Indigenous involvement in decision-making

6. Indigenous involvement in decision-making

Your response to this area needs to address the following points:

  • the university’s current Indigenous Governance Mechanism (including how the university has met the requirements of section 11 of the ISSP guidelines);
  • the name, positions and duration of service of staff that are part of the Indigenous Governance Mechanism;
  • the number of meetings and main agenda items discussed over the year, confirming the Indigenous Governance Mechanism had a role in advising on the use of ISSP resources; and
  • other activities to involve Aboriginal and Torres Strait Islander people in the decisions of the university, curriculum development and/or evaluation/review.

As per the answer to section 4 above, the particular Indigenous governance mechanism at UNE is currently awaiting a brief to the Provost and Deputy Vice-Chancellor. Oorala is confident that a plan will be in place during 2018 in response to the ISSP guidelines.

The current most senior Indigenous employee at UNE is the Director of the Oorala Aboriginal Centre, Mr Gregory Davison.

Current governance arrangements

Encouraging and increasing Indigenous representation within governing and decision-making bodies, such as the University of New England (UNE) Council, Academic Board and other university committees, as well as in management positions, is a core focus for UNE, as set out in the University’s Strategic Plan.

Participation of Aboriginal and Torres Strait Islander people on decision-making bodies in 2017 as set out below:

  • Directorship of the Oorala Aboriginal Centre, also a member of the Deans Committee
  • Lisa Shipley, an Indigenous lecturer in the School of Rural Medicine, is a member of the UNE Academic Board.
  • Human Research Ethics Committee (HREC) includes the Oorala Director.
  • Elder-in-Residence, Oorala
  • University Teaching and Learning Committee: Leader of Oorala Academic team
  • Aboriginal & Torres Strait Islander Employment Strategy Governance Committee: Oorala Indigenous Academic Advisor and UNE Aboriginal Employment Officer.
  • Enrolment Steering Committee: Oorala Student Services Manager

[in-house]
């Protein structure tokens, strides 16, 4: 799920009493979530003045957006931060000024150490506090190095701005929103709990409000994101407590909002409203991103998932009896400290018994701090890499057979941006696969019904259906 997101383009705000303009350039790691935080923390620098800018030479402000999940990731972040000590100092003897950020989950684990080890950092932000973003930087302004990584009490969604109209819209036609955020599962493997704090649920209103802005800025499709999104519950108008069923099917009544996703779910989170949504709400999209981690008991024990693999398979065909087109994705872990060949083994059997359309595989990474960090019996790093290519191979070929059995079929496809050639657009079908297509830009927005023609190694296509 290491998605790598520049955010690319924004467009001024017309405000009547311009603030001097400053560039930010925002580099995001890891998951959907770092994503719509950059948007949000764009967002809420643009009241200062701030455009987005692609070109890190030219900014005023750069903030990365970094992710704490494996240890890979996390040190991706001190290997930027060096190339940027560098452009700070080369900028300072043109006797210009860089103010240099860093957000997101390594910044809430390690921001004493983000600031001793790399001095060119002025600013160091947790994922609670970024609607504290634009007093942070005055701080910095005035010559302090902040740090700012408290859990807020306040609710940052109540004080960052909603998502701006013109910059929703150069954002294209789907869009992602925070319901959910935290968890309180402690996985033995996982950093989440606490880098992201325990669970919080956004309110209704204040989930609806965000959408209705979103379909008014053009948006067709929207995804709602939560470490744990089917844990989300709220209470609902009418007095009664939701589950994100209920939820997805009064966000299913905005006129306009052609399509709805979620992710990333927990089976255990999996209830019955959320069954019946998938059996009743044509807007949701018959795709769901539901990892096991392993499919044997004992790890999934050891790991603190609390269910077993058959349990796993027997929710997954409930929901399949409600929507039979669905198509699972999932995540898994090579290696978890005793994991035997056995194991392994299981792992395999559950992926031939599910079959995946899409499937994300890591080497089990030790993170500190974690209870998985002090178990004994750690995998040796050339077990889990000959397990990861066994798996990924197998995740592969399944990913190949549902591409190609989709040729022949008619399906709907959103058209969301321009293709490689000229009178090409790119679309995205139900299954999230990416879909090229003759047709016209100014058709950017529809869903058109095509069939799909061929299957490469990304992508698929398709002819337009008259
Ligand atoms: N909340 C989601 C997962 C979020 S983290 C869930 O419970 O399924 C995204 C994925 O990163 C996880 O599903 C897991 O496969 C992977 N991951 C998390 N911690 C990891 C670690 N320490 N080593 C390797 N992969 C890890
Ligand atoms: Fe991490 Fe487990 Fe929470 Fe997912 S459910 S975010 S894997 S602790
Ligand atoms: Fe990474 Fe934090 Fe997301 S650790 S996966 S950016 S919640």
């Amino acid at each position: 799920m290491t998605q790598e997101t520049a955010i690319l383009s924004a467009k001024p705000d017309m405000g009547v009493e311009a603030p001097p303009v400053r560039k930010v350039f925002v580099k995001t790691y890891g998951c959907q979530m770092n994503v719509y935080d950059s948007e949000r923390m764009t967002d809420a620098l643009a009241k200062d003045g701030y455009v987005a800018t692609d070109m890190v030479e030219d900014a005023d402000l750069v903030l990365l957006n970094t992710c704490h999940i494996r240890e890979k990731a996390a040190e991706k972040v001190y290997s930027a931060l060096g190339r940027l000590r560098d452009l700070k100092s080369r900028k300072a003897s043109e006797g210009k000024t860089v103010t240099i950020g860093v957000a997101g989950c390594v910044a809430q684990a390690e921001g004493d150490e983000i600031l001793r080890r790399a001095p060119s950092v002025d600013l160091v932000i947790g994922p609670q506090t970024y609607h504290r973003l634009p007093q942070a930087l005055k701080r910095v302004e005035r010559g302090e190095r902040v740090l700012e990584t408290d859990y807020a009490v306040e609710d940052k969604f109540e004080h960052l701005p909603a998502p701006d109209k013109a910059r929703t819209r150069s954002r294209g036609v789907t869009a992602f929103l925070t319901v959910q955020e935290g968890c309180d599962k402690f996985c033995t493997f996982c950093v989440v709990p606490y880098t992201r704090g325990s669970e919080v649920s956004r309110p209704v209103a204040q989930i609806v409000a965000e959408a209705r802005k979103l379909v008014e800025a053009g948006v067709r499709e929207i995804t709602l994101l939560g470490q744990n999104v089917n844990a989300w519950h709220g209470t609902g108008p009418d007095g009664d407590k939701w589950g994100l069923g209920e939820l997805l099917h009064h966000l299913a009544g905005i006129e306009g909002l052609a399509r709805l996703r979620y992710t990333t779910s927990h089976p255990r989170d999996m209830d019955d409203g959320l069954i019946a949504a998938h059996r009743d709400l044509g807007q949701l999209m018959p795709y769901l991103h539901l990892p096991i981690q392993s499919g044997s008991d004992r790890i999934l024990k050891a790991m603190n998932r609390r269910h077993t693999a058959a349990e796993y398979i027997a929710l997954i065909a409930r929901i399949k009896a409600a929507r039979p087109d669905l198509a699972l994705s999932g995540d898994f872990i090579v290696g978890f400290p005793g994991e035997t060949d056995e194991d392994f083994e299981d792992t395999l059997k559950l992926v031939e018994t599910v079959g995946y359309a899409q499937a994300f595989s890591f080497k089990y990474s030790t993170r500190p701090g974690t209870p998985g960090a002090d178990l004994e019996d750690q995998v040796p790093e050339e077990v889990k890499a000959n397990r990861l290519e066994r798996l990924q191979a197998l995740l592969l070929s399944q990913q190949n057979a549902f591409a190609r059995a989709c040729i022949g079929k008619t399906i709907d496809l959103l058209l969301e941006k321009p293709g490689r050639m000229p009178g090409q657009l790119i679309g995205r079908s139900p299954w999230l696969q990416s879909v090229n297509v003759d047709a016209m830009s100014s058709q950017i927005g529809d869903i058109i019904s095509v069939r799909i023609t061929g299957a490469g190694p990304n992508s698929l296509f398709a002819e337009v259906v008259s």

• Student Administration & Services Forum: Oorala Student Services Manager.
  • In the School of Health, the CEO of the Congress of Aboriginal and Torres Strait Nurses and Midwives (CATSINaM) is a member of the Bachelor of Nursing stakeholder group.
  • School of Education Teaching and Learning Committee: Senior Lecturer, Oorala
  • Library Advisory Committee: Oorala Lecturer
  • First-year Experience Committee: Oorala Lecturer
  • UNE’s WH&S Working Group, HR User Group and Finance User Group: Resource & Compliance Officer.
  • The University’s academic schools take advice from advisory committees, with both internal and external representation (depending upon purpose) at the School, discipline or course level. This is designed to ensure that perspectives and needs of key stakeholders are included. For example, the School of Health consults and reviews with its External Advisory Committees on the development of nursing and counselling curricula; the relevant Nursing Committee includes Indigenous representation from UNE and the Congress of Aboriginal and Torres Strait Islander Nurses (CATSIN).
  • School of Law Advisory Board includes the Director, Oorala Aboriginal Centre, as an ex-officio member.
  • The School of Law has an Aboriginal academic as a member of the School’s Teaching and Learning Committee.
  • The School of Education has Mr Steve Widders, an Anaiwan Elder, is Patron of the School of Education and is invited to significant occasions held in the School.
  • The Oorala Aboriginal Centre is represented on the School of Education Teaching & Learning Committee by Mr Guido Posthausen for the TRACKS Tertiary Preparation Program.
  • A local Aboriginal Clinical and Counselling Psychologist was invited to be a member of the Clinical Psychology Advising Liaison Committee that meets twice per year.

Involvement of Indigenous staff in decision on curriculum evaluation and review


Within the School of Law, Marcelle Burns (an Aboriginal law lecturer), engages with her colleagues to help embed cultural competency and awareness wherever practical into Law units. In particular, the School of Law teaches the unit LAW164 – Law and First People of Australia.


Aboriginal and Torres Strait Islander Cultures and Histories is a cross-curriculum priority area in the Australian Curriculum. Selected resources, texts for student analysis and readings incorporating Indigenous perspectives are included in unit materials and activities.

Rural Health

Lecturer in Indigenous Health, delivers lectures and facilitates tutorials on cultural considerations when caring for Aboriginal patients.


Oorala academic staff deliver and review the four OORA units it delivers. The Academic Coordinator is a member of the School of Education Teaching and Learning Committee. The Oorala Director is a member of the Deans Committee and regularly delivers reports to Academic Board.

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